MIX v. INGERSOLL CANDY CO. et al.*
This is an appeal from a judgment entered after the trial court had sustained a general and special demurrer without leave to amend. The complaint is in two counts, and the sole question necessary for our consideration is whether either or both of these counts state a cause of action.
We may summarize the allegations of the first cause of action as follows: That the Ingersoll Candy Company was and is a corporation, and that at all times material to this action the defendant Beck was its manager, agent, and employee and operated for the corporation a confectionery shop and restaurant for the general public; that on December 17, 1934, plaintiff entered this restaurant, seated himself at a table, purchased and paid for an article of food known as chicken pie; that it was served to him by an employee of defendants and there eaten by plaintiff; that the chicken pie was not fit for human consumption as it contained, concealed therein, a sharp-pointed fragment of chicken bone; that this fact should have been known to defendants; that in eating the chicken pie plaintiff unknowingly swallowed the fragment of chicken bone; that in serving and delivering the chicken pie to plaintiff defendants represented and warranted to him that it was fit and proper for human consumption and free from harmful, dangerous, or injurious substances; that this warranty was breached in the manner already indicated. Plaintiff sought to recover general damages in the sum of $10,000 and special damages for medical and surgical services and hospital treatment and care in the sum of $565.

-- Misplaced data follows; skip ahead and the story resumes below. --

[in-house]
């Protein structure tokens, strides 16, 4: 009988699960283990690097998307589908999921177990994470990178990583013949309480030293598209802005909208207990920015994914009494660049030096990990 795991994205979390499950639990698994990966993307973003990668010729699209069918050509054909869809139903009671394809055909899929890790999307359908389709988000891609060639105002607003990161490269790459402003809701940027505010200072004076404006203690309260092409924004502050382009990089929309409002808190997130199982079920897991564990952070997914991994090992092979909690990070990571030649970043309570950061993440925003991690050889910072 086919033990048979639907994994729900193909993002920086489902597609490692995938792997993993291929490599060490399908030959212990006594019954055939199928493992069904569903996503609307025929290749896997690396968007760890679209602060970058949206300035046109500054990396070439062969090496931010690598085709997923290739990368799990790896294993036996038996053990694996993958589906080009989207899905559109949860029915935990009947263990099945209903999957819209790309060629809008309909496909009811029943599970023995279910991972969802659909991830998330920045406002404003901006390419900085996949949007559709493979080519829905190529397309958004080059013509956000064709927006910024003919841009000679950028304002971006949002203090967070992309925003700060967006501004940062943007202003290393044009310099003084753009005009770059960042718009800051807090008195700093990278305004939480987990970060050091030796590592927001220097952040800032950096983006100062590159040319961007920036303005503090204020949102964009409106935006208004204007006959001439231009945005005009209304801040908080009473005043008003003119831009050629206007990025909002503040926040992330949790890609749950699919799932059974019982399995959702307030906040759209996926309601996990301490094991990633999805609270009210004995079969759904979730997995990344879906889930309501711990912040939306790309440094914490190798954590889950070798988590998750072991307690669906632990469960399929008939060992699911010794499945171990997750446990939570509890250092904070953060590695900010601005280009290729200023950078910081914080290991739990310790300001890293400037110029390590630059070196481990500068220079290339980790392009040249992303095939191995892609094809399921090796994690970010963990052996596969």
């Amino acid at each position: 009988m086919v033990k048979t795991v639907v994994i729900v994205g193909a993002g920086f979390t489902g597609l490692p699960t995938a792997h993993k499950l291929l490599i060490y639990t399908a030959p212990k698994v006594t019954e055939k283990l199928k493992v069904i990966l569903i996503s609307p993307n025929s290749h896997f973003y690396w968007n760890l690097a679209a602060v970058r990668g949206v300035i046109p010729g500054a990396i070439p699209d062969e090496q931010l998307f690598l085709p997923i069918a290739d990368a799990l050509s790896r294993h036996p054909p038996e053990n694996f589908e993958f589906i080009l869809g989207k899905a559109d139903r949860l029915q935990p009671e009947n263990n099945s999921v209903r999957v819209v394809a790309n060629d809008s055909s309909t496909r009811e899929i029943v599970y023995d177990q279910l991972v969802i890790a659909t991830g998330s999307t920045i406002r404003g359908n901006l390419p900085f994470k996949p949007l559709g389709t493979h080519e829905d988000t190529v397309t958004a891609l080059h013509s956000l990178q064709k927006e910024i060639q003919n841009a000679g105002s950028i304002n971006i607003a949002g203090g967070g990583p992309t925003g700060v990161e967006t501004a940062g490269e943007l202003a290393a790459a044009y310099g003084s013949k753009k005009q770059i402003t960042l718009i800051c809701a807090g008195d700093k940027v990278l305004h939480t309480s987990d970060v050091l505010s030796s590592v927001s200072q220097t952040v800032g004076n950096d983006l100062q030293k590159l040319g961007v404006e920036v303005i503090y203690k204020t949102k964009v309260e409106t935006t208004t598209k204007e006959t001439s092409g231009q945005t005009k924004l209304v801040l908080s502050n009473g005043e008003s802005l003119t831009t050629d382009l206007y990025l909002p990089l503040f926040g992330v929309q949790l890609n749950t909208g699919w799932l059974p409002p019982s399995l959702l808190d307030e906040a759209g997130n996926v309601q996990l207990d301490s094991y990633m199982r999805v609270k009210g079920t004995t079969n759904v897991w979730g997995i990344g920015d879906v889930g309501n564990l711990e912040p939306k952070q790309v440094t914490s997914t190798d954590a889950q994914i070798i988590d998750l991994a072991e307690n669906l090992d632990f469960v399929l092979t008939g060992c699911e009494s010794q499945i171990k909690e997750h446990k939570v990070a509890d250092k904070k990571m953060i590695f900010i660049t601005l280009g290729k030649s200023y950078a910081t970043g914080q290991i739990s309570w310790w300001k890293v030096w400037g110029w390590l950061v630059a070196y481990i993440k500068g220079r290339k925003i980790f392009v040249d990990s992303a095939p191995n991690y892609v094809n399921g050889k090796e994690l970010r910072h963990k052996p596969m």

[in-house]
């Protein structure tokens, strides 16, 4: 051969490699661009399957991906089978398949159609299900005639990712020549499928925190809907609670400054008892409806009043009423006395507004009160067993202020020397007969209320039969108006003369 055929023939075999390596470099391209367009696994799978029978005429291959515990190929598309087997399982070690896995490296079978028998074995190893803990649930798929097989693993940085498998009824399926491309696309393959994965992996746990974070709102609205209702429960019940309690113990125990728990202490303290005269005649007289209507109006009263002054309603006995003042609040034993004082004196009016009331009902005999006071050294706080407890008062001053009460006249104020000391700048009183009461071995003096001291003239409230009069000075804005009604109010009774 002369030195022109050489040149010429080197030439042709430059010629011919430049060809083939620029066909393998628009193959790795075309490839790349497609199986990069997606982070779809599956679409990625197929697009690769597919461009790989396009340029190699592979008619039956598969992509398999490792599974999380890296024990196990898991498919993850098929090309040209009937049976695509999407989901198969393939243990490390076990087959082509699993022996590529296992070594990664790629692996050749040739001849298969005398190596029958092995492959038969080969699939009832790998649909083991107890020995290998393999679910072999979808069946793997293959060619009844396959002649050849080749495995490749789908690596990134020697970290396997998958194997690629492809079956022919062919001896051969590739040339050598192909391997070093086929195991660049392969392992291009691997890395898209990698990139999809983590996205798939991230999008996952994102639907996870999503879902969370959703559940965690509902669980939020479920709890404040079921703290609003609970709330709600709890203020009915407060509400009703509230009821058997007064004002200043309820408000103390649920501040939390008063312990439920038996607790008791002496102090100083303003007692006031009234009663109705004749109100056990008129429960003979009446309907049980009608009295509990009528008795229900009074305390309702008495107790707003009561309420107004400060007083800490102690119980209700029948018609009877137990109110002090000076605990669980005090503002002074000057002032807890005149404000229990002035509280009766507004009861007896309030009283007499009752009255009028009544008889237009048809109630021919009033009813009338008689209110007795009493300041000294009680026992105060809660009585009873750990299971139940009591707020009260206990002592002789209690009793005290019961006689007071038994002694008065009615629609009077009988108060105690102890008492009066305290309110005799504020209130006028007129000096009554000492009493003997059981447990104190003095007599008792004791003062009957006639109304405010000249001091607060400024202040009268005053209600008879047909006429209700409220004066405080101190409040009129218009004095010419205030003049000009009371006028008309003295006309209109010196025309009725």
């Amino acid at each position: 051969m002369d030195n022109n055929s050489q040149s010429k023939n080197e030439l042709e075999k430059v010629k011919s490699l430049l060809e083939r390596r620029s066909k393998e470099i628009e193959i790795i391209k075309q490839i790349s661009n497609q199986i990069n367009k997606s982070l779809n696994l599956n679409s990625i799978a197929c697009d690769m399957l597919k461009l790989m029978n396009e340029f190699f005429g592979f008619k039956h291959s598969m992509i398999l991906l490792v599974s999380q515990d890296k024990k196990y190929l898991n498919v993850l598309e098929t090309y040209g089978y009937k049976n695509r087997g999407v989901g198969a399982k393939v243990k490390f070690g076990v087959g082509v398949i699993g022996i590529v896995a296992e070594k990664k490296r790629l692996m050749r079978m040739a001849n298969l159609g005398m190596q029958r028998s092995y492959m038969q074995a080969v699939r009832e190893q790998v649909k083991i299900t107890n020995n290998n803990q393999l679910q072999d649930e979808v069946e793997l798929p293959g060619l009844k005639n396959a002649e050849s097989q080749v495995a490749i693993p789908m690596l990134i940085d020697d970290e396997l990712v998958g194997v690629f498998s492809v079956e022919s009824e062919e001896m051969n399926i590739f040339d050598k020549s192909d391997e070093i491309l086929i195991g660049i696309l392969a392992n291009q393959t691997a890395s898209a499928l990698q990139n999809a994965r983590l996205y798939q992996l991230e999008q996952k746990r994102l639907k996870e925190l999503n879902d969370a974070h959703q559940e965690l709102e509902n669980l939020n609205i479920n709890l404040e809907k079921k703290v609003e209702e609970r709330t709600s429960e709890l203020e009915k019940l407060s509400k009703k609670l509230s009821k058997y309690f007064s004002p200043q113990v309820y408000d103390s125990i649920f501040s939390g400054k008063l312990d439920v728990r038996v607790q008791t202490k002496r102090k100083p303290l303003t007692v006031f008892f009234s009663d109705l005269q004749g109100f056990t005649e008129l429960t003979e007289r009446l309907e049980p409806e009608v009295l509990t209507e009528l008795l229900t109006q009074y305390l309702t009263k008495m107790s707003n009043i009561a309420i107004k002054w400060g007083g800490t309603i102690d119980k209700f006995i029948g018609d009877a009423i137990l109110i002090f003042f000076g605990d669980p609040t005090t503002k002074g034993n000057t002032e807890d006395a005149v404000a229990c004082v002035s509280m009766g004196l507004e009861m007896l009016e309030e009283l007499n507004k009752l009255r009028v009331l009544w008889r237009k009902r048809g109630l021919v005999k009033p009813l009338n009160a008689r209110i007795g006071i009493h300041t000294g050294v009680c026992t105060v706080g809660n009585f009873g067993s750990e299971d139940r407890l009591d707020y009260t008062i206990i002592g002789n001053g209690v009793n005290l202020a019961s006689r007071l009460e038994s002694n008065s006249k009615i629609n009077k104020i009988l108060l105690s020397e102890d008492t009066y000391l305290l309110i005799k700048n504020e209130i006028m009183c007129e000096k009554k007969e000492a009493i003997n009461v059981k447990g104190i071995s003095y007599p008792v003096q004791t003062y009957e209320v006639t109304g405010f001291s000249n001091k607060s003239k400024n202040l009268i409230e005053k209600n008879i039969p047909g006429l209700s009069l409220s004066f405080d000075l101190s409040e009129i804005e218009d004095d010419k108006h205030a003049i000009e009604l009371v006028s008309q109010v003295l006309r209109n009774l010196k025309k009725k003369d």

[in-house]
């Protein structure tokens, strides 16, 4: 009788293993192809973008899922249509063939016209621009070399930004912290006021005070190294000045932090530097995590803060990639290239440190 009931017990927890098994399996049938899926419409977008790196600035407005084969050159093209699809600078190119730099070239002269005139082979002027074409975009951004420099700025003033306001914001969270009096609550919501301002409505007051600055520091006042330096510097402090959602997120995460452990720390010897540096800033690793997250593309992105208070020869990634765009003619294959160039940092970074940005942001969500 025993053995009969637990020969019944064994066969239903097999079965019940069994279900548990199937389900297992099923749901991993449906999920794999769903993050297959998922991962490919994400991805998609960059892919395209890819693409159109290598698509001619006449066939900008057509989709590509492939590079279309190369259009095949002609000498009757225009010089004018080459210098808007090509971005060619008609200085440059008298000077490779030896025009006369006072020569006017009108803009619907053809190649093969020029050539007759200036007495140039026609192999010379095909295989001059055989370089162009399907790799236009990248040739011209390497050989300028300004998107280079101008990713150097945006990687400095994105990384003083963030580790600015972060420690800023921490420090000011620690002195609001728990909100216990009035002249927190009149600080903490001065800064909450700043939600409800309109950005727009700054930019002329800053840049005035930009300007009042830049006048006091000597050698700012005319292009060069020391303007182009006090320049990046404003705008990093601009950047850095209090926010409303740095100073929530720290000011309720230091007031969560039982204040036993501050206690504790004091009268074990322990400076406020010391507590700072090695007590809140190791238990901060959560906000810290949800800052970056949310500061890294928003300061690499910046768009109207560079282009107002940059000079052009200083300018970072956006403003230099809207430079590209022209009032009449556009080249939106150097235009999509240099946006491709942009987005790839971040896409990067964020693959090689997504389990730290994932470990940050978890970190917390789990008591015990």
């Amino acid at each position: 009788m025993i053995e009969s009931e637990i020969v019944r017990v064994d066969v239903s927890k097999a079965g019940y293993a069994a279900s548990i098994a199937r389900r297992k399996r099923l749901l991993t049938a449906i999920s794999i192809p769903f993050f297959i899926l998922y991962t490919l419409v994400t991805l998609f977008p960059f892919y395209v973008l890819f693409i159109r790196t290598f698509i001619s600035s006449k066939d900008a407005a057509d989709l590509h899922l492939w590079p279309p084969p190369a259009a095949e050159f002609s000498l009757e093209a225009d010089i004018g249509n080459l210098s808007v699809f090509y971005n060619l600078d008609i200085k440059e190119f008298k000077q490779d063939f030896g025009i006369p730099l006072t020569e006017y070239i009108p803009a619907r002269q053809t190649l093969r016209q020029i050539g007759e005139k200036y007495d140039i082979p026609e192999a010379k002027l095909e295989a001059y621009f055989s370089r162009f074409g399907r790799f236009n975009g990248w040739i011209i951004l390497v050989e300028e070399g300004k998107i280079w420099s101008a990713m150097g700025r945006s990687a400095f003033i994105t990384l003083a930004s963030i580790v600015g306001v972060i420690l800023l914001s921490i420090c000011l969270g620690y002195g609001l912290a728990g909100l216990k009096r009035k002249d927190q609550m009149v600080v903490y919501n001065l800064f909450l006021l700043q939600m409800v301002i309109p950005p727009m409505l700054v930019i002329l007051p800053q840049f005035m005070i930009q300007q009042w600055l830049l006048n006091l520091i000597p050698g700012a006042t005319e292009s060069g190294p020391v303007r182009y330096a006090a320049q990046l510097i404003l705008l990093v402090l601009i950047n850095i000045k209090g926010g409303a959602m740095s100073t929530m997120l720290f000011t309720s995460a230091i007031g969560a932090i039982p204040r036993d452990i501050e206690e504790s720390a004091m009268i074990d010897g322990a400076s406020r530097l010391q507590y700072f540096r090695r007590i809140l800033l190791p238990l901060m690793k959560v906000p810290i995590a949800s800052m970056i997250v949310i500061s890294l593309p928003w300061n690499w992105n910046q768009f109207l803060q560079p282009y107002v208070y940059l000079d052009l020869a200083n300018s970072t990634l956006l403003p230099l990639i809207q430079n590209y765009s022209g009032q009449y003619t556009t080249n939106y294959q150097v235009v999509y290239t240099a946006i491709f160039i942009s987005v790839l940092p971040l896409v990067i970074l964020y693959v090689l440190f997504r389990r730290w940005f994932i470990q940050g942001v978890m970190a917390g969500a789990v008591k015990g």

The facts alleged in the second cause of action closely follow those of the first, except that the allegation that defendants represented and warranted the chicken pie to be fit for human consumption and free from harmful, dangerous, or injurious substances, is omitted and in its place is substituted an allegation in general terms of the negligence of defendants in preparing the chicken pie and placing therein the sharp fragment of chicken bone which lodged in plaintiff's throat and caused his injury and the resulting damage.